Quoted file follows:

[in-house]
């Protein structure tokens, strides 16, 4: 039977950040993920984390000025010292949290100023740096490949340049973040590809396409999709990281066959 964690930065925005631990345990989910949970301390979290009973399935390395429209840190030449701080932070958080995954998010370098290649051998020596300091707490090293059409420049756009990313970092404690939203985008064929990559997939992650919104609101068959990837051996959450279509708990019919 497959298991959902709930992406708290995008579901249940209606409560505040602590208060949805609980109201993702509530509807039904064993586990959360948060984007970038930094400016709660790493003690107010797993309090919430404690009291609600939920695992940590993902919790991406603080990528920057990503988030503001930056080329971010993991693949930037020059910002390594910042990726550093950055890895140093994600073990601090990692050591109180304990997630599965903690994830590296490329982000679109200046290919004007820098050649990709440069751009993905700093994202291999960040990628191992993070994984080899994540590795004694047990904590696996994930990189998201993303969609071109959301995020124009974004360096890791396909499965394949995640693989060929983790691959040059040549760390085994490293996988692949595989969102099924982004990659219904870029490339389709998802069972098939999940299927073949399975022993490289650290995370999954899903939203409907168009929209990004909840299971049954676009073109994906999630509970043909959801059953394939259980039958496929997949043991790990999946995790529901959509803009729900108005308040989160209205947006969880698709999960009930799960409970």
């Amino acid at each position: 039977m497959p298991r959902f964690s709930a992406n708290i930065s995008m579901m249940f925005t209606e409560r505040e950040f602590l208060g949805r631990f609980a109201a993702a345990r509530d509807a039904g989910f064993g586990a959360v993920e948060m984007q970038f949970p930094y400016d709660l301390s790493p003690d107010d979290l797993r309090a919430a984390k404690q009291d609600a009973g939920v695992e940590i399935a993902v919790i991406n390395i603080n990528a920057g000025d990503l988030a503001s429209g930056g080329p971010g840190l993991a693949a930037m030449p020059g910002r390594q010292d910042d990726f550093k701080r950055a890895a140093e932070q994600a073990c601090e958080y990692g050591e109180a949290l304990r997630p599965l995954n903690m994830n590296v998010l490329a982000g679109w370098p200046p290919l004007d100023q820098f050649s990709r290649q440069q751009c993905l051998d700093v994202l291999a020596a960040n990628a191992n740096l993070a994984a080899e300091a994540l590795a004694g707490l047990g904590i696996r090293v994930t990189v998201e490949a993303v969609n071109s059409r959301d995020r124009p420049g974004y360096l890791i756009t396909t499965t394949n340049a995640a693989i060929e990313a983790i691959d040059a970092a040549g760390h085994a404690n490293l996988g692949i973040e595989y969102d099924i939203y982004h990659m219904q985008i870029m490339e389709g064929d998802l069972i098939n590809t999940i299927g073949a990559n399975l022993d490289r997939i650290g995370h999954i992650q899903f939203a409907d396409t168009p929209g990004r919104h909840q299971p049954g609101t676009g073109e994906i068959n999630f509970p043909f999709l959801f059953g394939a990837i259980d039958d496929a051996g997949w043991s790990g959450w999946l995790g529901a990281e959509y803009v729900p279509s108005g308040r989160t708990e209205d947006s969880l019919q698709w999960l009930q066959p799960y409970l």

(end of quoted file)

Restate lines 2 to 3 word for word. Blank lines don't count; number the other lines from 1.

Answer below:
């Protein structure tokens, strides 16, 4: 039977950040993920984390000025010292949290100023740096490949340049973040590809396409999709990281066959 964690930065925005631990345990989910949970301390979290009973399935390395429209840190030449701080932070958080995954998010370098290649051998020596300091707490090293059409420049756009990313970092404690939203985008064929990559997939992650919104609101068959990837051996959450279509708990019919 497959298991959902709930992406708290995008579901249940209606409560505040602590208060949805609980109201993702509530509807039904064993586990959360948060984007970038930094400016709660790493003690107010797993309090919430404690009291609600939920695992940590993902919790991406603080990528920057990503988030503001930056080329971010993991693949930037020059910002390594910042990726550093950055890895140093994600073990601090990692050591109180304990997630599965903690994830590296490329982000679109200046290919004007820098050649990709440069751009993905700093994202291999960040990628191992993070994984080899994540590795004694047990904590696996994930990189998201993303969609071109959301995020124009974004360096890791396909499965394949995640693989060929983790691959040059040549760390085994490293996988692949595989969102099924982004990659219904870029490339389709998802069972098939999940299927073949399975022993490289650290995370999954899903939203409907168009929209990004909840299971049954676009073109994906999630509970043909959801059953394939259980039958496929997949043991790990999946995790529901959509803009729900108005308040989160209205947006969880698709999960009930799960409970």
């Amino acid at each position: 039977m497959p298991r959902f964690s709930a992406n708290i930065s995008m579901m249940f925005t209606e409560r505040e950040f602590l208060g949805r631990f609980a109201a993702a345990r509530d509807a039904g989910f064993g586990a959360v993920e948060m984007q970038f949970p930094y400016d709660l301390s790493p003690d107010d979290l797993r309090a919430a984390k404690q009291d609600a009973g939920v695992e940590i399935a993902v919790i991406n390395i603080n990528a920057g000025d990503l988030a503001s429209g930056g080329p971010g840190l993991a693949a930037m030449p020059g910002r390594q010292d910042d990726f550093k701080r950055a890895a140093e932070q994600a073990c601090e958080y990692g050591e109180a949290l304990r997630p599965l995954n903690m994830n590296v998010l490329a982000g679109w370098p200046p290919l004007d100023q820098f050649s990709r290649q440069q751009c993905l051998d700093v994202l291999a020596a960040n990628a191992n740096l993070a994984a080899e300091a994540l590795a004694g707490l047990g904590i696996r090293v994930t990189v998201e490949a993303v969609n071109s059409r959301d995020r124009p420049g974004y360096l890791i756009t396909t499965t394949n340049a995640a693989i060929e990313a983790i691959d040059a970092a040549g760390h085994a404690n490293l996988g692949i973040e595989y969102d099924i939203y982004h990659m219904q985008i870029m490339e389709g064929d998802l069972i098939n590809t999940i299927g073949a990559n399975l022993d490289r997939i650290g995370h999954i992650q899903f939203a409907d396409t168009p929209g990004r919104h909840q299971p049954g609101t676009g073109e994906i068959n999630f509970p043909f999709l959801f059953g394939a990837i259980d039958d496929a051996g997949w043991s790990g959450w999946l995790g529901a990281e959509y803009v729900p279509s108005g308040r989160t708990e209205d947006s969880l019919q698709w999960l009930q066959p799960y409970l």